https://richardwsymonds.wordpress.com/2016/12/17/justice-for-bishop-george-bell-of-chichester-october-2015-to-october-2017/

But I must warn the ‘general reader’, this Chronology is not a quick-read; it requires careful thought, prayer and analysis. I would suggest a quiet corner somewhere, with a mug of coffee in hand!

James Byron
Guest
James Byron

I’m glad the book’s going ahead: it’s crucial that voices of survivors are heard, and the church (let’s dispense with euphemisms here) making herself an accessory after the fact is exposed. Regarding false accusations, as I’ve said before, and Janet rightly says here, it’s a false choice to present due process as being in conflict with justice for survivors: the two go hand-in-hand, with due process for all being the only path to justice for all. Given that authoritarians frequently hijack the cause of victims’ rights to bend the law to their will, it’s crucial that this point is repeatedly… Read more »

Jeremy
Guest
Jeremy

Well said, James Byron.
I would further distinguish between pastoral or therapeutic support for survivors—a private context in which the survivor is entitled to be believed, no question—and the more public quest for justice for all, in which the public will (and should) carefully examine what is being said publicly, no matter who is saying it.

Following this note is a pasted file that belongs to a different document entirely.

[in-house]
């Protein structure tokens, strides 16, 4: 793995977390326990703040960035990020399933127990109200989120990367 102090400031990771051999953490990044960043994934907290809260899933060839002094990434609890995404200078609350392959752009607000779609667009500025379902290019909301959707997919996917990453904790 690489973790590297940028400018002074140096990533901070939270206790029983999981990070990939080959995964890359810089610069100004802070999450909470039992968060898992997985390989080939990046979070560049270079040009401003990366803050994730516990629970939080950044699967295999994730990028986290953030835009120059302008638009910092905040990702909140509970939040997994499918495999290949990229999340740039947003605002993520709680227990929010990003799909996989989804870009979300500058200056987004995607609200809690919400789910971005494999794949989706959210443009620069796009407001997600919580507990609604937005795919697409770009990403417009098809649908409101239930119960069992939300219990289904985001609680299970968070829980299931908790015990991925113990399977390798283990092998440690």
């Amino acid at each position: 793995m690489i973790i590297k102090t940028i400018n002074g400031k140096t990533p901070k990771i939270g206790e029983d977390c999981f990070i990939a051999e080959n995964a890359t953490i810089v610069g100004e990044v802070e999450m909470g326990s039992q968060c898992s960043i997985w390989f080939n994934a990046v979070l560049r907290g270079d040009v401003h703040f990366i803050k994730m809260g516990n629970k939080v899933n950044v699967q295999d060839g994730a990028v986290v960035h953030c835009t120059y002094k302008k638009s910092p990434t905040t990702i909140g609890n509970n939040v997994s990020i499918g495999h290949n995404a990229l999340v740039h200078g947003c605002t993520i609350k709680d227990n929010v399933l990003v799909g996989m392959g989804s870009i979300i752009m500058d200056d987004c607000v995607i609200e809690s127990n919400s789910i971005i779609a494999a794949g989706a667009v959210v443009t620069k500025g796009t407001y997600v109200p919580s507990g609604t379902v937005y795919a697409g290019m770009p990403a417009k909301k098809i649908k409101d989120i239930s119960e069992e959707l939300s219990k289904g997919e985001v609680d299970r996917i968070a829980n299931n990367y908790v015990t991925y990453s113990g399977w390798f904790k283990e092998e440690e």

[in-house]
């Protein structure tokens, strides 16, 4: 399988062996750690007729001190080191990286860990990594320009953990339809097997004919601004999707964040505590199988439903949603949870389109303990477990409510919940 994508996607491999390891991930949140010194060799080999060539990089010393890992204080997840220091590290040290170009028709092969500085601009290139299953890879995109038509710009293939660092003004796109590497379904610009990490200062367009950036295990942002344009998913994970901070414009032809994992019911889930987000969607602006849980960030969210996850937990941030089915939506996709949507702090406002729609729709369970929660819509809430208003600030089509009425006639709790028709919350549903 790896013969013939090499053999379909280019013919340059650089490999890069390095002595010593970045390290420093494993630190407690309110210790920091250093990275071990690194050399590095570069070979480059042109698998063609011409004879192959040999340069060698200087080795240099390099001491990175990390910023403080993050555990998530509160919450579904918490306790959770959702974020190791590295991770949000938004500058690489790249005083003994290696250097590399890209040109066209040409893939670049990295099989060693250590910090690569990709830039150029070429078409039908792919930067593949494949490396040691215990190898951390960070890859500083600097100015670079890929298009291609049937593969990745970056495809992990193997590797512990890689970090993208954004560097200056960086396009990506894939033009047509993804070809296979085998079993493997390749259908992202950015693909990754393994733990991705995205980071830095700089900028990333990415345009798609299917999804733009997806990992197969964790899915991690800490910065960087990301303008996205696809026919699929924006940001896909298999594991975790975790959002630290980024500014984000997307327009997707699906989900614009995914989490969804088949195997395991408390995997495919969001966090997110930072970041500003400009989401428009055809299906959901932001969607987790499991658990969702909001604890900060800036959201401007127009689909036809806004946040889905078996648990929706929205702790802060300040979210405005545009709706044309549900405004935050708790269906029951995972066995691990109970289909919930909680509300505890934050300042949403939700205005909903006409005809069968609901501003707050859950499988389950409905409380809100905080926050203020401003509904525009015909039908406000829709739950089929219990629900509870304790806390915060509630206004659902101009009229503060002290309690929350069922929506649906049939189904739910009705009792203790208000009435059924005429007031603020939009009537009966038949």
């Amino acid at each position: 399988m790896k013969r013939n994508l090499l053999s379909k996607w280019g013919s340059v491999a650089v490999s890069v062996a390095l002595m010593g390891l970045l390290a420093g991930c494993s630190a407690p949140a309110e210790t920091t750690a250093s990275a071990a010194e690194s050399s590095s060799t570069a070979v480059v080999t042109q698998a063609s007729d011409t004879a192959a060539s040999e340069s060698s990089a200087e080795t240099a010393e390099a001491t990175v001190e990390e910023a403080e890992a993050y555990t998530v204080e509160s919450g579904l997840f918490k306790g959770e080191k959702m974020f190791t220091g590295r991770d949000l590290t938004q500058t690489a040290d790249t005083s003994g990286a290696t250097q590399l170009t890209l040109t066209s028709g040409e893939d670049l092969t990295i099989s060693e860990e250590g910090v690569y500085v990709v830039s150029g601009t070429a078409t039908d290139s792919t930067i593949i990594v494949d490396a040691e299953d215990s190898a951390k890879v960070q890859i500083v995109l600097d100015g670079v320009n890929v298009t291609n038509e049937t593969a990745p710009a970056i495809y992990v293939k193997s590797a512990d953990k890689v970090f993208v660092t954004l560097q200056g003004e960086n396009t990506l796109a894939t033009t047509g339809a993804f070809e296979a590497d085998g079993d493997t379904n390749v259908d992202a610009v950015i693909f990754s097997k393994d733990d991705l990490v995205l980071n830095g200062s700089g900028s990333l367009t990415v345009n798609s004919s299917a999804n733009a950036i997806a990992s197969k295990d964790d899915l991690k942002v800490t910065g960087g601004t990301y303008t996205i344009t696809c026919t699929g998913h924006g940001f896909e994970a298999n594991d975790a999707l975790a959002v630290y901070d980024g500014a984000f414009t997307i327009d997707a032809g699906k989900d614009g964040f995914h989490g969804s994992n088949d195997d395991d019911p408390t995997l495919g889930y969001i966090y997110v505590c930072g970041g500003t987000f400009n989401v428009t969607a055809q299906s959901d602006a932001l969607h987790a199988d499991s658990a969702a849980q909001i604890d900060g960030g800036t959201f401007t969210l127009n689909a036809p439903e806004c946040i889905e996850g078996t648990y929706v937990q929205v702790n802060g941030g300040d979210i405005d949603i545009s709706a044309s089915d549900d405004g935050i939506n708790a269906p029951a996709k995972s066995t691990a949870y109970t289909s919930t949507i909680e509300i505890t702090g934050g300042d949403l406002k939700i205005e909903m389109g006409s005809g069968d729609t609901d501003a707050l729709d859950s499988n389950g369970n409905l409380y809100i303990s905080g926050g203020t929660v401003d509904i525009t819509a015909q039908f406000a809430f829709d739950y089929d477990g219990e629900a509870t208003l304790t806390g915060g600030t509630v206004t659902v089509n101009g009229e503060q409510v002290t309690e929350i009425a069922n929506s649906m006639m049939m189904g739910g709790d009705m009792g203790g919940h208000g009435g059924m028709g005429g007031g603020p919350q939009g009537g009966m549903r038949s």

When someone addresses the public, that person is not engaging in therapy and should not expect to be treated as would be appropriate in a therapeutic context.

James Byron
Guest
James Byron

Distinguishing law from therapy is crucial. The disastrous policy of believing every accusation (which, when it’s inevitably abused by those bearing false witness, unjustly harms all survivors) is rooted in a therapeutic mindset. What’s therapeutically commendable is legally ruinous: police and prosecutors aren’t healers; they’re law enforcers. As legalized coercion, the criminal justice system’s inherently and unavoidably brutal. Unless that brutality’s chained by rigorous procedural safeguards, injustice flows.

Richard W. Symonds
Guest

And the injustices have been flowing freely in the case of Sir Cliff Richard (living) and Bishop George Bell (dead), and ‘Archbishop Cranmer’ joins up the dots by linking the two falsely and wrongfully accused of abuse:

http://archbishopcranmer.com/bbc-sir-cliff-richard-cofe-george-bell/